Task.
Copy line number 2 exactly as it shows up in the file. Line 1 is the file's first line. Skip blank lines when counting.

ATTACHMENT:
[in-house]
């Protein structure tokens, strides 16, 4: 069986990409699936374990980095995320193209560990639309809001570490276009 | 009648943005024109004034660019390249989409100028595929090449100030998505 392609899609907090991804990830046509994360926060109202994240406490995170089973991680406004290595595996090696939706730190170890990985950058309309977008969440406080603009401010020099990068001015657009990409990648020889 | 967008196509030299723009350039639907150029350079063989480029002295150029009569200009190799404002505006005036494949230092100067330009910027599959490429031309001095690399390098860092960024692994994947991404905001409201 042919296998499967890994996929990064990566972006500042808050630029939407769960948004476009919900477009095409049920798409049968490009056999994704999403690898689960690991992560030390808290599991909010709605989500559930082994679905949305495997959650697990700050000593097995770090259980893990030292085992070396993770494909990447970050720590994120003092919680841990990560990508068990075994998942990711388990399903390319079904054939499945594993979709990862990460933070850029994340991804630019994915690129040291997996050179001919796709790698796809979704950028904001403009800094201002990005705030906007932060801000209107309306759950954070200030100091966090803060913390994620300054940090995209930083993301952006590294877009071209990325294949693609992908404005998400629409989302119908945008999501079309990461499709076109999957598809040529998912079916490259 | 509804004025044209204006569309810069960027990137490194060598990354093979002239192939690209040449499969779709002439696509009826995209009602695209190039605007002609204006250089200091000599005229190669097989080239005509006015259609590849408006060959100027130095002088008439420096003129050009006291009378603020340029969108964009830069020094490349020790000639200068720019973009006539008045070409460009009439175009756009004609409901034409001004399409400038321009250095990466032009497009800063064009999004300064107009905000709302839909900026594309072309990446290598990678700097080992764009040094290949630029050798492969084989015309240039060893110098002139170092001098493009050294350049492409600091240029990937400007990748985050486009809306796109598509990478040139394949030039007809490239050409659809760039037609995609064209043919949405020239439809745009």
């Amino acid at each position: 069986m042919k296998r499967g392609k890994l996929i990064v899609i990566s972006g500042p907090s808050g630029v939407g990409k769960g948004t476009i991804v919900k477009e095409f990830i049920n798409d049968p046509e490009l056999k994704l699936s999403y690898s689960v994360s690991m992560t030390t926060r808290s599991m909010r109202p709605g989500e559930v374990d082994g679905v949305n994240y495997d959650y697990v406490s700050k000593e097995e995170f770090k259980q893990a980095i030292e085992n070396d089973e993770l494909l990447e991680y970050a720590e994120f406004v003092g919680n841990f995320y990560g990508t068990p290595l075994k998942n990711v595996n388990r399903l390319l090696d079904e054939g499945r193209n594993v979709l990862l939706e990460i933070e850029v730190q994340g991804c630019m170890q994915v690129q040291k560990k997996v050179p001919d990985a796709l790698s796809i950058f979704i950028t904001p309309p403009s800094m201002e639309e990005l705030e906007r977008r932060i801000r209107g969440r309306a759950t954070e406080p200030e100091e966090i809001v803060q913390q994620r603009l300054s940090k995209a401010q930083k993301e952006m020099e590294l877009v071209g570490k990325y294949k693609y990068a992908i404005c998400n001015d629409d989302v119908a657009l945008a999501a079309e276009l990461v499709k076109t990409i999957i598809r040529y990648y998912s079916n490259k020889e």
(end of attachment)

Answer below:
């Protein structure tokens, strides 16, 4: 069986990409699936374990980095995320193209560990639309809001570490276009 | 009648943005024109004034660019390249989409100028595929090449100030998505 392609899609907090991804990830046509994360926060109202994240406490995170089973991680406004290595595996090696939706730190170890990985950058309309977008969440406080603009401010020099990068001015657009990409990648020889 | 967008196509030299723009350039639907150029350079063989480029002295150029009569200009190799404002505006005036494949230092100067330009910027599959490429031309001095690399390098860092960024692994994947991404905001409201 042919296998499967890994996929990064990566972006500042808050630029939407769960948004476009919900477009095409049920798409049968490009056999994704999403690898689960690991992560030390808290599991909010709605989500559930082994679905949305495997959650697990700050000593097995770090259980893990030292085992070396993770494909990447970050720590994120003092919680841990990560990508068990075994998942990711388990399903390319079904054939499945594993979709990862990460933070850029994340991804630019994915690129040291997996050179001919796709790698796809979704950028904001403009800094201002990005705030906007932060801000209107309306759950954070200030100091966090803060913390994620300054940090995209930083993301952006590294877009071209990325294949693609992908404005998400629409989302119908945008999501079309990461499709076109999957598809040529998912079916490259 | 509804004025044209204006569309810069960027990137490194060598990354093979002239192939690209040449499969779709002439696509009826995209009602695209190039605007002609204006250089200091000599005229190669097989080239005509006015259609590849408006060959100027130095002088008439420096003129050009006291009378603020340029969108964009830069020094490349020790000639200068720019973009006539008045070409460009009439175009756009004609409901034409001004399409400038321009250095990466032009497009800063064009999004300064107009905000709302839909900026594309072309990446290598990678700097080992764009040094290949630029050798492969084989015309240039060893110098002139170092001098493009050294350049492409600091240029990937400007990748985050486009809306796109598509990478040139394949030039007809490239050409659809760039037609995609064209043919949405020239439809745009």